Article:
Characteristics of the South Atlantic subtropical frontal zone between 15W and 5E
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In this paper we present data from a number of crossings of the boundary between subtropical and subpolar water in the 15W-5E region of the South Atlantic and discuss the implications. The previous paucity of synoptic data sets near 40S between 25W and the Greenwich Meridian meant that up to now it has not been possible to fix the position of the boundary in the mid-South Atlantic or to deduce the effects of the midocean ridge on the strength of the South Atlantic Current (SAC). Using hydrographic and chemical tracer data we confirm that the transition from subtropical to subpolar waters occurs within a Subtropical Frontal Zone (STFZ), which constrains the South Atlantic Current flow and is bounded on each side by a distinct front The northern one, the Northern Subtropical Front (NSTF) varies by only 1 5of latitude, whereas the southern one, the South Subtropical Front (SSTF), the traditional Subtropical Convergence (STC, defined by Deacon, 1937), migrates over 2.5of latitude and remains south of the island of Tristan da Cunha. This finding goes some way in resolving the disparity in the literature to the position and seasonal migration of the STC. The data confirm the existence of a subsurface salinity maximum lobe, which appears to be formed at the NSTF rather than at the SSTF. By closely investigating the mesoscale structure and comparing it with historical data from a number of meridional cruises, we have shown strong seasonality in the frontal structure between 30 and 45S in the South Atlantic Having resolved the fine structure, we have made an estimate of the geostropic flow of the SAC and suggest that there are east to west differences, which may be related to recirculation in the Argentine Basin rather than to a slowing down by the midocean ridge.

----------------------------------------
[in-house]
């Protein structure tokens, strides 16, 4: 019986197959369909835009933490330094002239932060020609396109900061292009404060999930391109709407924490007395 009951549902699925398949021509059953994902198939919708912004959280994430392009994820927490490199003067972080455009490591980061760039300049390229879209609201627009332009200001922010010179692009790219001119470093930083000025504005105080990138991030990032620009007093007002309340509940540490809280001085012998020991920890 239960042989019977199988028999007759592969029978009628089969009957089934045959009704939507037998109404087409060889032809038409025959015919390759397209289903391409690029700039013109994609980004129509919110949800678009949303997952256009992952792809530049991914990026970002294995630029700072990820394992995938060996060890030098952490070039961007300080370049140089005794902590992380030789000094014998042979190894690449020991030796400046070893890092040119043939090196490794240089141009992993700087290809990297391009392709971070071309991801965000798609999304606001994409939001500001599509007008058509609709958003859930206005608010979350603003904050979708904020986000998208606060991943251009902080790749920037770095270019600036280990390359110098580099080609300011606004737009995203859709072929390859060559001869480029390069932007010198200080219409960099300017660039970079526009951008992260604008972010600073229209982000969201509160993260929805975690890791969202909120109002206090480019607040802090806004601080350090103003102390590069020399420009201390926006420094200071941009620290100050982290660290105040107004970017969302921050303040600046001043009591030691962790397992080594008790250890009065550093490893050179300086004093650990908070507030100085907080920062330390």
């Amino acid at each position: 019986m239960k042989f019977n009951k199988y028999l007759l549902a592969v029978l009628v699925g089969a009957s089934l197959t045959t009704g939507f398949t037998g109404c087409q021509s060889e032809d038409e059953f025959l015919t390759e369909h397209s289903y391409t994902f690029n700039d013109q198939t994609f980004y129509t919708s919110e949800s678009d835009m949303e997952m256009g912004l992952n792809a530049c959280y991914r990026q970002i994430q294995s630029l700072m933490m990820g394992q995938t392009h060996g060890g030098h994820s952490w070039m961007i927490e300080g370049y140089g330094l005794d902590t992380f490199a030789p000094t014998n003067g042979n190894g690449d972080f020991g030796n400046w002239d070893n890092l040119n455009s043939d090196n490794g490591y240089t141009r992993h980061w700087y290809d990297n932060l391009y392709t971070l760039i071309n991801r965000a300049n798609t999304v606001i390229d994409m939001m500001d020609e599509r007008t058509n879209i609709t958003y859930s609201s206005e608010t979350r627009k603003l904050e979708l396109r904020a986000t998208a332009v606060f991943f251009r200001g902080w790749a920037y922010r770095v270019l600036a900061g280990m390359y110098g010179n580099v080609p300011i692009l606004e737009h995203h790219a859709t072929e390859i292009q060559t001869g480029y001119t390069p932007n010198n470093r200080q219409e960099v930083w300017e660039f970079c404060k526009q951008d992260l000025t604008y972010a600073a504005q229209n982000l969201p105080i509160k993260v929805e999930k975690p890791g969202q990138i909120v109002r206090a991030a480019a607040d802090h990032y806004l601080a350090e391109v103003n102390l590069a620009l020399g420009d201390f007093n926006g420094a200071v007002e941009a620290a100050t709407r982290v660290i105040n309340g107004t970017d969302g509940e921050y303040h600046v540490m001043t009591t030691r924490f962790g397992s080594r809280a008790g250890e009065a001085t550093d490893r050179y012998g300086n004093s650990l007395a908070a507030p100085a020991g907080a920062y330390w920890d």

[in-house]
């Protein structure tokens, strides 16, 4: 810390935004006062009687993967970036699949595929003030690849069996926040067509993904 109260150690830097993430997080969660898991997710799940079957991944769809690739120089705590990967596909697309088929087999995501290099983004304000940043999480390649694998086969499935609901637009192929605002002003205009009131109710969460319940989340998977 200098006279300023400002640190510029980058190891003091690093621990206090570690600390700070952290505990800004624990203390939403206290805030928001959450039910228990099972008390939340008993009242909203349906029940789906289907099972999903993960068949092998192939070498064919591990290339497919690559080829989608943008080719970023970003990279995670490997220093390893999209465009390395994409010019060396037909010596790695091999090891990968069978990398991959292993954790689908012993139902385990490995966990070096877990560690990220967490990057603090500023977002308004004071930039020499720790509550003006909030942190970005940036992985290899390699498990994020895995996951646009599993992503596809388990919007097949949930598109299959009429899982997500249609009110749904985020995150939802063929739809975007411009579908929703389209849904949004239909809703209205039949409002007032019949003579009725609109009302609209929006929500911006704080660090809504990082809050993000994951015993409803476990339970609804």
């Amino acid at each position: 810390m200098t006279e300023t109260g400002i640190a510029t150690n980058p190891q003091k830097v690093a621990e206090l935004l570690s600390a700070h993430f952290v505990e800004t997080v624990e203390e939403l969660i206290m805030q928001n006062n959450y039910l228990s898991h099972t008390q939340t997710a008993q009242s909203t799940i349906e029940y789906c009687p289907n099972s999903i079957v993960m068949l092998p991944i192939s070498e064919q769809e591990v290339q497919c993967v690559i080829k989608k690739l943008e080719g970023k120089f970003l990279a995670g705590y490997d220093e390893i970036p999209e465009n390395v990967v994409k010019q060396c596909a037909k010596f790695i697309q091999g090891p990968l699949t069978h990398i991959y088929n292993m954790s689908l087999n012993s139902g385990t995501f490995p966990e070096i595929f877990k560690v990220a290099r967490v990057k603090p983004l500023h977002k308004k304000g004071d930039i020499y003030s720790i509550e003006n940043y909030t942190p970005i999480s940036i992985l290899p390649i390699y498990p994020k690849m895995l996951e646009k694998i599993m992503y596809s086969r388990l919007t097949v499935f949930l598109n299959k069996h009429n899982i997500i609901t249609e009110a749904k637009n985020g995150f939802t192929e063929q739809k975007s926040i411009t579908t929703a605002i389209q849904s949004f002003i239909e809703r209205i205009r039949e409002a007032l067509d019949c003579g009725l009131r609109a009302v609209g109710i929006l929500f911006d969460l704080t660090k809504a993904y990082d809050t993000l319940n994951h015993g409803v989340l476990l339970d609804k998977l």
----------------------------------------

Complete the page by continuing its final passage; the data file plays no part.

Deep Sea Research Part I: Oceanographic Research Papers
author list (cited authors)
Smythe-Wright, D., Chapman, P., Rae, C. D., Shannon, L. V., & Boswell, S. M.